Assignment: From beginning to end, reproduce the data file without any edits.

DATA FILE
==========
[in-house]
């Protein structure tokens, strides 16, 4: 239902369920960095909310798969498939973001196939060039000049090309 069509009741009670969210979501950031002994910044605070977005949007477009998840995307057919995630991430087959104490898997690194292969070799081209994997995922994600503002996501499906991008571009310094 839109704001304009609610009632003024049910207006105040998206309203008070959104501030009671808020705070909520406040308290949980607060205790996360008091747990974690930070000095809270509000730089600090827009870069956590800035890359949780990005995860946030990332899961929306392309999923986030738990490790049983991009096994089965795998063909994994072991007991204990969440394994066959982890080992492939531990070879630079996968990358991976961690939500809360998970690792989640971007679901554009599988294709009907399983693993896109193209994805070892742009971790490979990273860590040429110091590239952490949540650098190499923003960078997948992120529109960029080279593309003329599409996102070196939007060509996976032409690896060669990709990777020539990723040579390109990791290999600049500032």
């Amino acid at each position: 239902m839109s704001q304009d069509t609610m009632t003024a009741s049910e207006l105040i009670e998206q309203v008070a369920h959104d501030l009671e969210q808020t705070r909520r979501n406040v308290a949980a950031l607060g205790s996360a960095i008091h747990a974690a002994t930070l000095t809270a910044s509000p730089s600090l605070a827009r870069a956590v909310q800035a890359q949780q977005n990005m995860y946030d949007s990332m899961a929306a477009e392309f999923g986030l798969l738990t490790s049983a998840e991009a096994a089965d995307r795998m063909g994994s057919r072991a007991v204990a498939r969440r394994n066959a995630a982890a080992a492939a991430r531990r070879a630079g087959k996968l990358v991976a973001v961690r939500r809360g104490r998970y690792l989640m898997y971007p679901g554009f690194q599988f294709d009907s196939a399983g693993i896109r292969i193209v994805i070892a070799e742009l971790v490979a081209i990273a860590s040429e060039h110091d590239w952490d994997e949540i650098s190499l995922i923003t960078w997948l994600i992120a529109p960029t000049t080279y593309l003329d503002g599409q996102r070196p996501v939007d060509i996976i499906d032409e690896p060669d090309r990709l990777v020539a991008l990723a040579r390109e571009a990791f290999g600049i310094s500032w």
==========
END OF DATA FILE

[in-house]
């Protein structure tokens, strides 16, 4: 239902369920960095909310798969498939973001196939060039000049090309 069509009741009670969210979501950031002994910044605070977005949007477009998840995307057919995630991430087959104490898997690194292969070799081209994997995922994600503002996501499906991008571009310094 839109704001304009609610009632003024049910207006105040998206309203008070959104501030009671808020705070909520406040308290949980607060205790996360008091747990974690930070000095809270509000730089600090827009870069956590800035890359949780990005995860946030990332899961929306392309999923986030738990490790049983991009096994089965795998063909994994072991007991204990969440394994066959982890080992492939531990070879630079996968990358991976961690939500809360998970690792989640971007679901554009599988294709009907399983693993896109193209994805070892742009971790490979990273860590040429110091590239952490949540650098190499923003960078997948992120529109960029080279593309003329599409996102070196939007060509996976032409690896060669990709990777020539990723040579390109990791290999600049500032």
């Amino acid at each position: 239902m839109s704001q304009d069509t609610m009632t003024a009741s049910e207006l105040i009670e998206q309203v008070a369920h959104d501030l009671e969210q808020t705070r909520r979501n406040v308290a949980a950031l607060g205790s996360a960095i008091h747990a974690a002994t930070l000095t809270a910044s509000p730089s600090l605070a827009r870069a956590v909310q800035a890359q949780q977005n990005m995860y946030d949007s990332m899961a929306a477009e392309f999923g986030l798969l738990t490790s049983a998840e991009a096994a089965d995307r795998m063909g994994s057919r072991a007991v204990a498939r969440r394994n066959a995630a982890a080992a492939a991430r531990r070879a630079g087959k996968l990358v991976a973001v961690r939500r809360g104490r998970y690792l989640m898997y971007p679901g554009f690194q599988f294709d009907s196939a399983g693993i896109r292969i193209v994805i070892a070799e742009l971790v490979a081209i990273a860590s040429e060039h110091d590239w952490d994997e949540i650098s190499l995922i923003t960078w997948l994600i992120a529109p960029t000049t080279y593309l003329d503002g599409q996102r070196p996501v939007d060509i996976i499906d032409e690896p060669d090309r990709l990777v020539a991008l990723a040579r390109e571009a990791f290999g600049i310094s500032w």